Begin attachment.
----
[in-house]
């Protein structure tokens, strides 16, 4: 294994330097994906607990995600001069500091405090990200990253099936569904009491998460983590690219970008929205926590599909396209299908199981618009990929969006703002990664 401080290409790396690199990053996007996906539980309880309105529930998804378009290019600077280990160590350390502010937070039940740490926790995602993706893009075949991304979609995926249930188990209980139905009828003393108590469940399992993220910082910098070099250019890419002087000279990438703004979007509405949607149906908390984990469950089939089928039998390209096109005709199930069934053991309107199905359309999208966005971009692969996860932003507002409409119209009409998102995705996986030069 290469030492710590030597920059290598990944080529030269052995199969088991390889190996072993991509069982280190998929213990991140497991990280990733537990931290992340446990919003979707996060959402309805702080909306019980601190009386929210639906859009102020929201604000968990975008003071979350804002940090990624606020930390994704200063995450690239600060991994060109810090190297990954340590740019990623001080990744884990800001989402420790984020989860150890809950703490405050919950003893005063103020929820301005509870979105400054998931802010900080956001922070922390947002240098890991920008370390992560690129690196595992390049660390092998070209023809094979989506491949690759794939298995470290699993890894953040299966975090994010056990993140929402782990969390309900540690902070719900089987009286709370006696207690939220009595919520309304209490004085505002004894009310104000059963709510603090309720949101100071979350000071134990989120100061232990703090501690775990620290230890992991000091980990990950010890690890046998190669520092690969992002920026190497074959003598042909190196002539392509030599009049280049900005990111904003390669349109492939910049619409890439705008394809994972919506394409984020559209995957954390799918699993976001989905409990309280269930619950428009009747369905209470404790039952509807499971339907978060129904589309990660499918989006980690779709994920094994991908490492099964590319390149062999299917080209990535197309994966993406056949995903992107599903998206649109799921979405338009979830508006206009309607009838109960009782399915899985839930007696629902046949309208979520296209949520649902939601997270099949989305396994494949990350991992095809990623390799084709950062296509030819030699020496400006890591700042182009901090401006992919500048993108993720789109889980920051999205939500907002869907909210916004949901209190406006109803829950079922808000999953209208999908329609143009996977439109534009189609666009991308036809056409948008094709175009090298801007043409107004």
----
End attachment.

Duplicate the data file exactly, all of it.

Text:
[in-house]
């Protein structure tokens, strides 16, 4: 294994330097994906607990995600001069500091405090990200990253099936569904009491998460983590690219970008929205926590599909396209299908199981618009990929969006703002990664 401080290409790396690199990053996007996906539980309880309105529930998804378009290019600077280990160590350390502010937070039940740490926790995602993706893009075949991304979609995926249930188990209980139905009828003393108590469940399992993220910082910098070099250019890419002087000279990438703004979007509405949607149906908390984990469950089939089928039998390209096109005709199930069934053991309107199905359309999208966005971009692969996860932003507002409409119209009409998102995705996986030069 290469030492710590030597920059290598990944080529030269052995199969088991390889190996072993991509069982280190998929213990991140497991990280990733537990931290992340446990919003979707996060959402309805702080909306019980601190009386929210639906859009102020929201604000968990975008003071979350804002940090990624606020930390994704200063995450690239600060991994060109810090190297990954340590740019990623001080990744884990800001989402420790984020989860150890809950703490405050919950003893005063103020929820301005509870979105400054998931802010900080956001922070922390947002240098890991920008370390992560690129690196595992390049660390092998070209023809094979989506491949690759794939298995470290699993890894953040299966975090994010056990993140929402782990969390309900540690902070719900089987009286709370006696207690939220009595919520309304209490004085505002004894009310104000059963709510603090309720949101100071979350000071134990989120100061232990703090501690775990620290230890992991000091980990990950010890690890046998190669520092690969992002920026190497074959003598042909190196002539392509030599009049280049900005990111904003390669349109492939910049619409890439705008394809994972919506394409984020559209995957954390799918699993976001989905409990309280269930619950428009009747369905209470404790039952509807499971339907978060129904589309990660499918989006980690779709994920094994991908490492099964590319390149062999299917080209990535197309994966993406056949995903992107599903998206649109799921979405338009979830508006206009309607009838109960009782399915899985839930007696629902046949309208979520296209949520649902939601997270099949989305396994494949990350991992095809990623390799084709950062296509030819030699020496400006890591700042182009901090401006992919500048993108993720789109889980920051999205939500907002869907909210916004949901209190406006109803829950079922808000999953209208999908329609143009996977439109534009189609666009991308036809056409948008094709175009090298801007043409107004």